Walt Disney World’s Muffalata BurgerBy Todd • Sep 30th, 2010 • Category: Burger Blog
The muffuletta is one of New Orleans’ signature contributions to the culinary world. Born in a French Quarter grocery store in the early 1900s, the “muff” is now as much a part of the Mardi Gras experience as po’ boys, etouffee, and gumbo.
That’s a beautiful shot from passionateeater’s wonderful blog. A circular loaf of bread, usually about 10 inches across, is split in half horizontally and loaded with Italian meats and cheese, then dressed with a unique olive spread. It’s a tasty sandwich, to be sure. So it’s no stretch to imagine it combined with the classic cheeseburger. Breeding grilled cheese sammies, Philly cheesesteaks, and even peanut-butter-and-banana ‘wiches with the All-American cheebie has yielded some good eats, so why not this genuine taste of NoLa? It doesn’t surprise me that someone did a mashup of the muff and the cheeseburger. What surprises me is where I found it: not in some dive on Bourbon Street, but in a sports bar at Walt Disney World.
That’s the ESPN Club, located just outside the EPCOT theme park. (A tip of the mouse ears to the excellent Disney Food Blog for their shots of the restaurant’s exterior and interior. I was having some camera issues.) And since NFL Sundays don’t shut down for family vacations, I found myself recently parked in front of one of their 108 TV screens at lunchtime to watch my Cowboys take on the Bears. (“Happiest Place on Earth?” Not after that showing. But that’s another story for another blog.)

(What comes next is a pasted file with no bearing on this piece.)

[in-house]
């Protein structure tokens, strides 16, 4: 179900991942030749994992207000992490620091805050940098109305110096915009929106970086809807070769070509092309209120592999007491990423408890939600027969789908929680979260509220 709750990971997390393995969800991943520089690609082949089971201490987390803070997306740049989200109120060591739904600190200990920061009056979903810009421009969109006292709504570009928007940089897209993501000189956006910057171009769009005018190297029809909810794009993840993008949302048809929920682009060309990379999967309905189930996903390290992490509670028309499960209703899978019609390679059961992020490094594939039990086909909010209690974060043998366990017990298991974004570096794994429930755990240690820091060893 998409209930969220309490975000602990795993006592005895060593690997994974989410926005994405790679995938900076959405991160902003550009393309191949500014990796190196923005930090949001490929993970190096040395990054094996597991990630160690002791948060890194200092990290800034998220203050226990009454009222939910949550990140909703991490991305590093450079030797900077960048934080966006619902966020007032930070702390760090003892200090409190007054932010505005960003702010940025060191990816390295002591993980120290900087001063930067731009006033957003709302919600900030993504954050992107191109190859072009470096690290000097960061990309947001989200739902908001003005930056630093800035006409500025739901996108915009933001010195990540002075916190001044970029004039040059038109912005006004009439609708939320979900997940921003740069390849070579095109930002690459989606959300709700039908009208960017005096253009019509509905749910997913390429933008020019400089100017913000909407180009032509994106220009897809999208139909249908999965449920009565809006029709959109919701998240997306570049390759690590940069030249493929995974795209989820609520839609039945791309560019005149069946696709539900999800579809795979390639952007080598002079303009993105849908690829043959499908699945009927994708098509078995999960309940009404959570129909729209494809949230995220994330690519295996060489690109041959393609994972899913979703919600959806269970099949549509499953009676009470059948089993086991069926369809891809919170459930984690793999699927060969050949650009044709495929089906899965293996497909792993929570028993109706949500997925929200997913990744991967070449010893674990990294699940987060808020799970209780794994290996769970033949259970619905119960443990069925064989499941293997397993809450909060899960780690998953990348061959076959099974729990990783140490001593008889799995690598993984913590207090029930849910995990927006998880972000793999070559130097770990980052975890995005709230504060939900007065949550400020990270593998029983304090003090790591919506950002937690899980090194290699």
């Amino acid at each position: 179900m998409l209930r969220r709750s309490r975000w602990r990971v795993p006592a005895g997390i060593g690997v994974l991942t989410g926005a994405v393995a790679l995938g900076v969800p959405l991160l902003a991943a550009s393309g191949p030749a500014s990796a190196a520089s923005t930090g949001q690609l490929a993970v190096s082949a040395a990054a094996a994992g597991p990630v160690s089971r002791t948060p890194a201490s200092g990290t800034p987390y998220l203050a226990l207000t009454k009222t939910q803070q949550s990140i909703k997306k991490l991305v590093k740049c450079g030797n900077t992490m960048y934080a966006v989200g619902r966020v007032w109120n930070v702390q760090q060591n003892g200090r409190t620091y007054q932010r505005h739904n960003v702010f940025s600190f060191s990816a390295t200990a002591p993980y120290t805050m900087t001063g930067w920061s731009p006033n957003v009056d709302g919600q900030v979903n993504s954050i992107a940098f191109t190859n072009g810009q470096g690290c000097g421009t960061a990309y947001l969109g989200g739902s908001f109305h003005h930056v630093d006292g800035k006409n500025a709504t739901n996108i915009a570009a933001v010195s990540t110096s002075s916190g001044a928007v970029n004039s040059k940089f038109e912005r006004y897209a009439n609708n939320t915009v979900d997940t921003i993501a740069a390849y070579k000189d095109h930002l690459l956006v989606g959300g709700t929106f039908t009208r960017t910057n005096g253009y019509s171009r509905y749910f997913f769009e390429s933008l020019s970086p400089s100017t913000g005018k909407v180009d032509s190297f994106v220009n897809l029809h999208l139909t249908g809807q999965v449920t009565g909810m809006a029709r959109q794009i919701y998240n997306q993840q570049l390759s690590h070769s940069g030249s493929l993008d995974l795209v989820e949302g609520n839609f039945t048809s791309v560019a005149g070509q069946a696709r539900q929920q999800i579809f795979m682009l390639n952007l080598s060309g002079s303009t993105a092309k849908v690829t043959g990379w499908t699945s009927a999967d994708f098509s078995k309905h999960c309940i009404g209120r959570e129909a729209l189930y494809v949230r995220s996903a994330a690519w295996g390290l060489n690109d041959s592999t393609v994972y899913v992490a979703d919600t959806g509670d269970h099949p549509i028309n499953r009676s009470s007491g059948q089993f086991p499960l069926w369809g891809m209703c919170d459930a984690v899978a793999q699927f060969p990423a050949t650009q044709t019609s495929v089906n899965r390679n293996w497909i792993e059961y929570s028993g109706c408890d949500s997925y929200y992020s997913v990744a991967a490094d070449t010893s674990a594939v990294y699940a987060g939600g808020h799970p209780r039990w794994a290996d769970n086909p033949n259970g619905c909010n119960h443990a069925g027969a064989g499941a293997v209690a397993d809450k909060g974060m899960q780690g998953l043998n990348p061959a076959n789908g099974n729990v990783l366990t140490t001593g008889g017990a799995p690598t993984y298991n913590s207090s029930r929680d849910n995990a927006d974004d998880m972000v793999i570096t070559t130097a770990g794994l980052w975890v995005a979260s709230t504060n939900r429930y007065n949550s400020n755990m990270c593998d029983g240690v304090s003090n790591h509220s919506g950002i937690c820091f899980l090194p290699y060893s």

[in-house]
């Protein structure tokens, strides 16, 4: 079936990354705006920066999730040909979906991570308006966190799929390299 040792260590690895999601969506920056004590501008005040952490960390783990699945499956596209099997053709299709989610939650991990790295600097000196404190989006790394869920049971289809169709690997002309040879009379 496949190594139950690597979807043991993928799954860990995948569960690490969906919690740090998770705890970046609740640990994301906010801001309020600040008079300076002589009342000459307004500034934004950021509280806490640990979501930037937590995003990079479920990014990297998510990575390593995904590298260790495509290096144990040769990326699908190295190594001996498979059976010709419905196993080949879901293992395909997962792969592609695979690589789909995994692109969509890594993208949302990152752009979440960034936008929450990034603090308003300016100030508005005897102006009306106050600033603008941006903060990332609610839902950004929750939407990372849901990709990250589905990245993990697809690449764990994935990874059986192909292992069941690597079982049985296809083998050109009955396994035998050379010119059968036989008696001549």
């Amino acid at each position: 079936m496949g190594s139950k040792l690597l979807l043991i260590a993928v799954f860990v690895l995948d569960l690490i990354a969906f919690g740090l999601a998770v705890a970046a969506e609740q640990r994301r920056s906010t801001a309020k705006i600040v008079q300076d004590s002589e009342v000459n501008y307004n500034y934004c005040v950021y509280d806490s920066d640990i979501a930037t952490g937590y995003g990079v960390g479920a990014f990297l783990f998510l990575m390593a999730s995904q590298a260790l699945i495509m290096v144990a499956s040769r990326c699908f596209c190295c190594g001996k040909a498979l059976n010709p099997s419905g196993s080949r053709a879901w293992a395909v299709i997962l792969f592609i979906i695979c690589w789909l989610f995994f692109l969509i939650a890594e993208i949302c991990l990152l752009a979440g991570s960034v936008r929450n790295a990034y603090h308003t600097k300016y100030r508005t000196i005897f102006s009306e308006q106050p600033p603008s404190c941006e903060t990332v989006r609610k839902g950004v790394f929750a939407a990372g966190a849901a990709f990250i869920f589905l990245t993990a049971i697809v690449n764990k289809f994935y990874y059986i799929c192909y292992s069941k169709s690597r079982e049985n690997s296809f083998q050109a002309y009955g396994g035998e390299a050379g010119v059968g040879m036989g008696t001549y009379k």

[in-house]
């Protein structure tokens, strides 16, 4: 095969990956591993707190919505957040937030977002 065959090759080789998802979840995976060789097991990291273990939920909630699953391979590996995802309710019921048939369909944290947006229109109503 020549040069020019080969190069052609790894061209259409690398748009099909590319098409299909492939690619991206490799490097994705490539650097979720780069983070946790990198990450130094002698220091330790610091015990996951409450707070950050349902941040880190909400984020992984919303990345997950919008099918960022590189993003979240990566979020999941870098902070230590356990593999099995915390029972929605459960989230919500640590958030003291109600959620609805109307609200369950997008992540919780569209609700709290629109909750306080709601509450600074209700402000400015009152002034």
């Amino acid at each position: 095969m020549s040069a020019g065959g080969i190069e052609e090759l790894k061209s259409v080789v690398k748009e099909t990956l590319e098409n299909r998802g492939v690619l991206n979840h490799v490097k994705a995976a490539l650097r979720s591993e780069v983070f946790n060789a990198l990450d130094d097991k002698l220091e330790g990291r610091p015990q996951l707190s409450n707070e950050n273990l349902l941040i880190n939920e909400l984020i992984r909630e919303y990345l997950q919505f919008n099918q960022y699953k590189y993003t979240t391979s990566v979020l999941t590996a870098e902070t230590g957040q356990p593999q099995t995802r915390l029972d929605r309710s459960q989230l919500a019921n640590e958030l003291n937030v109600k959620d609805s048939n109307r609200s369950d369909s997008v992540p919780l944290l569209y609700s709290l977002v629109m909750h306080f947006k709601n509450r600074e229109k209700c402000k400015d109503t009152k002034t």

Clam chowder, racks of ribs, an “extreme” Reuben, a turkey-and-brie sandwich, and a salmon BLT were some of the unexpected menu options. Of the four burgers, the one that jumped out at me was the Muffalata Burger, which, despite the unorthodox spelling, sounded pretty damn good, an “Angus chuck burger topped with prosciutto, cappicola, salami, provolone, and olive tapenade.”
It looked fairly authentic when it hit the table. Granted, not 10 inches in diameter, but I saw a juicy burger topped with a thick layer of cheese and cold cuts, pre-cut under a slightly-crusty panini-like bread.
Some muff buffs consider toasting the sandwich to be sacrilege, but I gave it a pass since it was a burger, after all, and I wasn’t interested in a “hot-side-hot-and-the-cold-side-cold” arrangement. The olive spread was of particular interest to me:
Although most Italians refer to it simply as “olive salad,” it’s more specifically, as the menu calls it, a tapenade. Wikipedia defines that as “a Provencal dish of pureed or finely chopped olives, capers, anchovies, and olive oil.“ It looks like relish, and it was the part of the burger that I was most unsure about. I mean, really… would you load up your burg with olives, capers, and anchovies if they were on the fixings bar at Fuddruckers?
All in all, this was an okay burger. The Angus beef was very good, and way better than what I expected from a sports-bar-in-a-theme-park patty. But the other meats just got lost. No arguments with the cheese, although provolone isn’t much of a melter, so no ooey-gooey factor. The tapenade wasn’t too olive-y, which was okay by me, as I’m not an olive fan. But it made me wonder: what’s the point of the Muffalata Burger if the things that define it as a muff are so muted?
Out in the real world, I’d raise holy hell about the $12.49 price tag. Inside the Mouse House, though, I guess that’s to be expected. ESPN Club’s Muffalata Burger isn’t a bad burger, but not overly memorable, either. Of course, I still polished mine off…